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Sven Matthiessen, PhD


Sven Matthiessen, PhD


  • (former) Research Associate



Über Sven Matthiessen

Research Project "Japanese Pan-Asianism and Japanese-Philippine Relations, 1945-1990"

In the intellectual discourse in postwar Japan, pan-Asianism was still a subject of controversy. Intellectuals like Rōyama Masamichi (1895-1980) and Takeuchi Yoshimi (1910-1977) who had propagated pan-Asianist ideas before and during the war, remained influential figures within the Japanese postwar intelligentsia. While according to J. Victor Koschmann, Rōyama’s “sophisticated, constructivist methodology was markedly similar to the one that after defeat provided the foundation for the postwar political science practiced by Maruyama [Masao] and many others,” Takeuchi engaged in the discourse on modernity and raised the question whether Japan was an Asian country or not. As Christian Uhl puts it, Takeuchi thought of wartime Asianism in Japan as being “merely the hollow shell of a once rich and promising ideal” and he considered the rebirth of pan-Asianism the logical consequence of the ongoing conflict between tradition and modernity in Japan. Indeed, the questions “What is Asia?” and “Is Japan part of Asia?” played crucial roles in postwar intellectual discourse in Japan. Shimizu Ikutarō (1907-1988) euqualled being Asian with being backward and since Japan had lost the war, he concluded in 1950 that “now, once again, the Japanese are Asians.” In the following year, Maruyama Masao (1914-1996) agreed with Takeuchi Yoshimi in his criticism on Japan as a mere imitator of European-style imperialism and concluded that Japan was in fact betraying Asia instead of acting as its role model. Along with the intensification of the Cold War, most conservative intellectuals supported the pro-American course of the LDP (Liberal Democratic Party) and accepted Japan’s role as anti-Communist bulwark in East Asia. However, opposition came from the liberals and the left wing, especially in the course of the Vietnam War. Leftist writers like Honda Katsuichi (born 1932) criticized the Japanese government for supporting the US in the Vietnam War; a war they thought was accompanied by racial discrimination against an Asian people. Japan’s support for the US in this war also raised the question of former Japanese war crimes against fellow Asian peoples. In Japan, even militant far-left groups like the East Asian Anti-Japanese Armed Front (Higashi Ajia Hannichi Busō Sensen) formed and harshly criticized Japanese economic advance in Asia. This criticism was highly shared by Filipino nationalist intellectuals such as Renato Constantino. It is the purpose of my research project to examine the development of Japanese pan-Asianism in the course of the Cold War (1945-1989) and its impact on Japanese-Philippine relations.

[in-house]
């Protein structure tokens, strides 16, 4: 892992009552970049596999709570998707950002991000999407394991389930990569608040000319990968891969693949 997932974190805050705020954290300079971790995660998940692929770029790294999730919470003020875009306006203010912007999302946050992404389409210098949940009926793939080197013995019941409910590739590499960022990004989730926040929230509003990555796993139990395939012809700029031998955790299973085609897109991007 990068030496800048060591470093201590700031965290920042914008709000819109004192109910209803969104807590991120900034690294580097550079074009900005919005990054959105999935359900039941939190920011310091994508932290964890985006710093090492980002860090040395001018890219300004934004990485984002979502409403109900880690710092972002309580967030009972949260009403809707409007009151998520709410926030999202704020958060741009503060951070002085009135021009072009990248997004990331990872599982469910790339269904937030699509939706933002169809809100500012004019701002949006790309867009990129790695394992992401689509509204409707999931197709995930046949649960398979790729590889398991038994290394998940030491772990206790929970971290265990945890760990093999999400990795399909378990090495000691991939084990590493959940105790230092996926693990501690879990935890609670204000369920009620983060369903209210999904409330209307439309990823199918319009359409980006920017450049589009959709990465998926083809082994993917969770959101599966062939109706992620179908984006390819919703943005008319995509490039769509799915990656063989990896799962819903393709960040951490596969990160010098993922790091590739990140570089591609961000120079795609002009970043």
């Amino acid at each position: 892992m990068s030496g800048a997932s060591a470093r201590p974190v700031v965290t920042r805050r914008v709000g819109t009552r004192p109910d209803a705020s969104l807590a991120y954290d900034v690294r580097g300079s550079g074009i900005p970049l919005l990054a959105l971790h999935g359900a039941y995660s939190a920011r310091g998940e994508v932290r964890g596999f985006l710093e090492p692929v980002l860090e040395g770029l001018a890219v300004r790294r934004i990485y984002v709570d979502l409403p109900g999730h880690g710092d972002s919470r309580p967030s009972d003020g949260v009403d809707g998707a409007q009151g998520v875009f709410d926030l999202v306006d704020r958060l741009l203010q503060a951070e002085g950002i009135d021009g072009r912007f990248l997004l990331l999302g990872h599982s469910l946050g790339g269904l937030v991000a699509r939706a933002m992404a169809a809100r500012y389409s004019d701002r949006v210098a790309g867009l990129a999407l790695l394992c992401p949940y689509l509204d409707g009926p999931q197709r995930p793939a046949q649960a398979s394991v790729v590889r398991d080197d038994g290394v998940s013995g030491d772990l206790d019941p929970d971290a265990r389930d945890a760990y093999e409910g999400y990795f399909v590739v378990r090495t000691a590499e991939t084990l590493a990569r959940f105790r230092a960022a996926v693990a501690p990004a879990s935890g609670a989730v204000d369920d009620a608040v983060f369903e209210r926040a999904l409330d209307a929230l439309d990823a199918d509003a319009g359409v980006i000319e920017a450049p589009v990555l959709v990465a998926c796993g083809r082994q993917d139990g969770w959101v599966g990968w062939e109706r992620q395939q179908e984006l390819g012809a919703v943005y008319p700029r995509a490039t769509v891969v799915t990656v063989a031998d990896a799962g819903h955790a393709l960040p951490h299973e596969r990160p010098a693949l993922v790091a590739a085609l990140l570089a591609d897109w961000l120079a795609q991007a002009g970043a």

October 1998: Commence studies at Hamburg University, Germany (Major: Japanese Studies)

April 2003 – October 2004: Participate in the Exchange Program at Osaka City University, Japan (Scholarship of the Monbukagakusho)

July 2006: Graduate from Hamburg University, Germany with Magister Artium (M.A.) (Major: Japanese Studies, Minors: Political Science, Foreign Language Acquisition), Title of Master Thesis: "The Japanese Occupation of the Philippines, 1941 – 1945"

October 2008: PhD student in Japanese Studies at Sheffield, Great Britain
Dissertation title: "Going to the Philippines is like coming Home? Japanese Pan-Asianism and the Philippines from the Meiji Era to the Greater East Asia Co-Prosperity Sphere" in the "PhD Joint Degree Program" between Sheffield University and Tohoku University

July 2009 - September 2009: Dissertation Fellowship by the German Institute for Japanese Studies in Tokyo, Japan

October 2009-September 2010: Research Assistant at Tohoku University, Sendai

October 2010-August 2011: Visiting Fellow at the Cluster of Excellence "Asia and Europe in a Global Context", Heidelberg University

Since September 2011: Research Associate at the Cluster of Excellence "Asia and Europe in a Global Context", Heidelberg University

February 2012: Graduation from the PhD Joint Degree Program

Areas of Research  

  • Japanese Pan-Asianism
  • Japanese Occupation Policy
  • Japanese Foreign Policy
  • Japan and Southeast Asia

Ausgewählte Publikationen

“The Perception of the Philippines in Japanese Pan-Asianism from the Meiji-Era until the Wake of the Pacific War,” GEMC Journal, 4(3): 128-158.